kinds of drugs and its side effects

Holiday stress? Some music to soothe the savage breast

First things first: I don’t think dogs are savages.  I often look to Frankie for  wisdom, as my last post attests.  But every time I’ve used the phrase “soothe the savage breast” in the past, an editor has changed “breast” to “beast”; one even accused me of having my mind in the gutter. Also, the quote — “Music hath charms to soothe a savage breast/To soften rocks, or bend a knotted oak” — is from William Congreve’s The Mourning Bride (1697), not from a play by Shakespeare. So I’m taking advantage of my chosen topic to set the record straight.

Now that I’ve got that off my chest (or breast)…

The holidays can be stressful for dogs as well as people. Everyone is bustling around, distracted, trying to get presents bought, holiday parties organized… Dogs get underfoot, voices get raise, tempers get frayed.

One easy thing to do to dial back the stress level is to skip the Chipmunk’s Christmas songs — especially if your dog has terrier tendencies — and other perky music and put on something that’ll soothe your pooch.

What might that be? My top pick is:

Through a dog's ear Through a Dog’s Ear, by Joshua Leeds and Lisa Spector

Based on studies done by veterinary neurologist Susan Wagner and psychoacoustic expert Joshua Leeds, dogs like slow tempos and not a lot of complexity in their compositions. Because they hear at such high frequencies, they also prefer quiet sounds. Thus this CD by  the Apollo Chamber Ensemble featuring pianist Lisa Spector (for more information about the CD and affiliated book, see the Through a Dog’s Ear website).

Other good options include:

Canine Lullabies,” created by former songwriter and record producer Terry Woodford, who discovered that what was effective for calming human babies also worked on the furry variety. The reverse holds true, too, according to assertions on that “Dog Gone Classical Music: Mozart” makes babies mellow out. Also favorably reviewed are the “Music Dogs Love: While You Are Gone” CD, and “Music My Pet,” a classical mix created by Tom Nazziola, the principal performer on Baby Einstein CDs and DVDs (luckily, no one has claimed that “Music My Pet” will make your dog smarter, merely soothe him).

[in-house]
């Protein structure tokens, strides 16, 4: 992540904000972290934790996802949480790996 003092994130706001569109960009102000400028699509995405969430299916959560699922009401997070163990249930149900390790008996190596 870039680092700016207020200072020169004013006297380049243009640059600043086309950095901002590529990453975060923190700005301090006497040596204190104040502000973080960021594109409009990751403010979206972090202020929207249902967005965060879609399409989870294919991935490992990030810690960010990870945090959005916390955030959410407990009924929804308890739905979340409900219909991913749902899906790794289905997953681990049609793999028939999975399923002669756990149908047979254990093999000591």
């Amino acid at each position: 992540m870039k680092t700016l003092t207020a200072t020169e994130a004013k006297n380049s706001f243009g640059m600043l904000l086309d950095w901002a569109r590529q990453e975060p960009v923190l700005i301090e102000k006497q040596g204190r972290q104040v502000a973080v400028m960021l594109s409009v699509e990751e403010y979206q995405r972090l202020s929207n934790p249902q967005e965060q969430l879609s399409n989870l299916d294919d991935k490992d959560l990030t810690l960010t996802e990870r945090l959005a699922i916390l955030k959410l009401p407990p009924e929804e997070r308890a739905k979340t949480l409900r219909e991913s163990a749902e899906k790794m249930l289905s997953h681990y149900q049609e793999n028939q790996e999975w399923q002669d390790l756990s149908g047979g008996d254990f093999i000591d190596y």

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  1. Posted December 11, 2009 at 9:43 am | Permalink

    I love the way you opened this blog and smoothly segued into the topic of music for dogs!

    I’m going to soothe my savage breasties now with some good music ?!

    • admin
      Posted December 11, 2009 at 9:45 am | Permalink

      Thank you, Diane — very timely! I was just worrying that my readers were thinking, “Why doesn’t she just get to the point, for a change?”

  2. Posted December 11, 2009 at 12:44 pm | Permalink

    OK. I’ve got got to get something off my chest (or breast). I love Alvin and the Chipmunks … ever since I was a little kid. Looking forward to the squeakquel movie coming out soon!

    That said, our dogs are sensitive to the background music we play. So in times of stress, we play some low-key music. The other thing – as I am sure you know – is just to try and stay calm (and not just around the holidays). We try and move slowly. We try to leave plenty of time to get ready to go places so we are not rushing. I also think it helps to remember that our dogs aren’t trying to frustrate us from getting things done. So if I start getting to that point, I take some deep breaths to relax … bend down to the dogs levels … and smile at them.

    Great post!

    • admin
      Posted December 11, 2009 at 1:15 pm | Permalink

      No offense to Alvin. I’ve got a bit of a soft spot for him and his chipmunks myself — though not enough of one to see the movie (or its squeakquel)!

      Your multi-faceted strategy for dog calming is excellent, one that I agree with heartily. When I realize I’m about to lose my cool because I’ve been rushing around with Frankie rushing after me, I just sit down and give him — and me — a bit of a chill-out break.

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